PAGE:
25 percent of Blue Sky’s revenue comes from mining and oil and gas exploration projects. When entering unexplored regions in Africa, satellite communications are the first forms of communication on site. A new mining operation may start out with a very small geology team to assess the potential of a newly acquired licence. All they would need at that stage is a satellite phone, which they can rent. From there the needs escalate when they are followed by surveyors, a small drill rig onsite for a couple of weeks, then a camp will be set up for which a small onsite Inmarsat transceiver might be the best solution, allowing communication between the team and back to base at speeds up to 560 Kbps. Later, when the project goes into construction and production phase it will probably need a full blown C-band system with its own dedicated bandwidth. At this point a multiple VSAT connectivity installation is provided, with separate networks for management and construction, staff entertainment and family communication, and mine operations. Blue Sky can provide every stage of this progression. This way the mines can send daily updates on production and geological surveys, consumables and sourcing reports to their head offices, giving them constant real time access to their field operations.

As with cell communications, satellite costs have dropped dramatically over the last decade. “Hardware costs are typically a fifth of what they were when we started, and today C-band capacity is as cheap as fibre capacity, and of course it is far quicker to set up, which is really important to most of our customers.” By 2020, he adds, the continent will be so well covered by satellite that there will be no reason for any business or individual not to have internet access or to be online with a smartphone or some other kind of device. When you consider that Blue Sky's satellite service costs around €39 a month for one GB capacity with download speeds of 4 Mbps and an upload speed of 1 Mbps the cost of a truly reliable satellite connection is comparable with European prices. At the beginning of 2013 Blue Sky was the first company to offer satellite internet services on a prepaid bandwidth basis to mining companies across Africa. Prepaid bandwidth will help budget conscious new mining companies to monitor costs. With no fixed monthly costs, they can now monitor their bottom line and ensure that exploration starts within budget.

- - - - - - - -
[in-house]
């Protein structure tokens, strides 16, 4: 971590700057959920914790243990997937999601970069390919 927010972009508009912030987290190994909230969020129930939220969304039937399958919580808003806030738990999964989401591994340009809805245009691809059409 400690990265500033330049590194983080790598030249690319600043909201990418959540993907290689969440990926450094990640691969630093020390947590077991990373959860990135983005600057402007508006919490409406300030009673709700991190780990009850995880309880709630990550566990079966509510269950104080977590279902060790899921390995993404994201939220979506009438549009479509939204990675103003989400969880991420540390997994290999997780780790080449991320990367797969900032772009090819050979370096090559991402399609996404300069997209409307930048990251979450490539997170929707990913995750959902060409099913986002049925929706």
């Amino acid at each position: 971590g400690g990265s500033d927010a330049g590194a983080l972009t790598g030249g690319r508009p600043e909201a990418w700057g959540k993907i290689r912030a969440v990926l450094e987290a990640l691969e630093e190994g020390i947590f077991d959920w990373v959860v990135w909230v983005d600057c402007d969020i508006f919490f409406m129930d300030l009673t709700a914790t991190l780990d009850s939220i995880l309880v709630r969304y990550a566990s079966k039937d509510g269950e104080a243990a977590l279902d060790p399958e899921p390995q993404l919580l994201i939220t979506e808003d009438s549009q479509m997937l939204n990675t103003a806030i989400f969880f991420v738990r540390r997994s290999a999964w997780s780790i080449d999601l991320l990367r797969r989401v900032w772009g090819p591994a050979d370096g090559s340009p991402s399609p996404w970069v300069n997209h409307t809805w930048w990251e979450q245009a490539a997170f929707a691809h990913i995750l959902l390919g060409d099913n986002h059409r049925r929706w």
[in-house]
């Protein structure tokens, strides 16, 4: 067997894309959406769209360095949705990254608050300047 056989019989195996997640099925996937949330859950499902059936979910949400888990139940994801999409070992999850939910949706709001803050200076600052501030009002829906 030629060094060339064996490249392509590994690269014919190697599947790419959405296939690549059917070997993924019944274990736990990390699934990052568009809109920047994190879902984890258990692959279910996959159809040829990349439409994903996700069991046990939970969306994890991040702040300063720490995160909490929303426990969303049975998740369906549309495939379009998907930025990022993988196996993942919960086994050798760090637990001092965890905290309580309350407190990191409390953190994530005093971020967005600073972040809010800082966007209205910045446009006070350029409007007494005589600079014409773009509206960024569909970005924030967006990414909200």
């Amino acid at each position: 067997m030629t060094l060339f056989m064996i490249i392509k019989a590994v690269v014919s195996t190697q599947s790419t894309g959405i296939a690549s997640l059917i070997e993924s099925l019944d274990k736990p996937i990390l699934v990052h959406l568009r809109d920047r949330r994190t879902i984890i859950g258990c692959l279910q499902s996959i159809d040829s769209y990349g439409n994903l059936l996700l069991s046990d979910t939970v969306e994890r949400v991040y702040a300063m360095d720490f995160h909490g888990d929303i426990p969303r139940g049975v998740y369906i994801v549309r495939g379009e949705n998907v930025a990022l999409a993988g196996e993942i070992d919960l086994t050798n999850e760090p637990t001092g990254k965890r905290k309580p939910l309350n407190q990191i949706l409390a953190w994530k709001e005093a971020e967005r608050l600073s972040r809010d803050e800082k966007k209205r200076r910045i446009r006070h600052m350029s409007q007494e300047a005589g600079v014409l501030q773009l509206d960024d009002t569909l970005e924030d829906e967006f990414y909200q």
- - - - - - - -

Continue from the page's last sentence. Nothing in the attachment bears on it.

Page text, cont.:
Pedro Camacho loves competition, as he observes European providers turn their attention from their static home market and waking up to the massive potential of Africa. “It just goes to confirm that there is a lot of business out there, and these new entrants keep us focused on wanting to achieve more, do more and do things better.” Naturally, having taken pains and spent money to build up a unique portfolio of licences across the continent, developing unequalled local knowledge along the way, he is a bit cynical about what he sees as European opportunists coming in hoping to cream off the business. He describes this attitude as European recolonisation.

But any organisation looking to set up operations in Africa would be best advised to come to Blue Sky, an African company that has grown with its market and is constantly planning for the next technological leap forward. “We are planning six years ahead,” he says. With many new satellites being launched annually, the second decade of this century and a new generation of multi-beam mobile satellites being launched in the L-band and 2 GHz band promises to greatly improve the quality and throughput capability of mobile satellite services. The only certainty is that what is already an essential service for remote operators will replace earth-based networks.

“We look forward to rounding off our own second decade!” enthuses Camacho.

Written by John O’Hanlon, research by David Brogan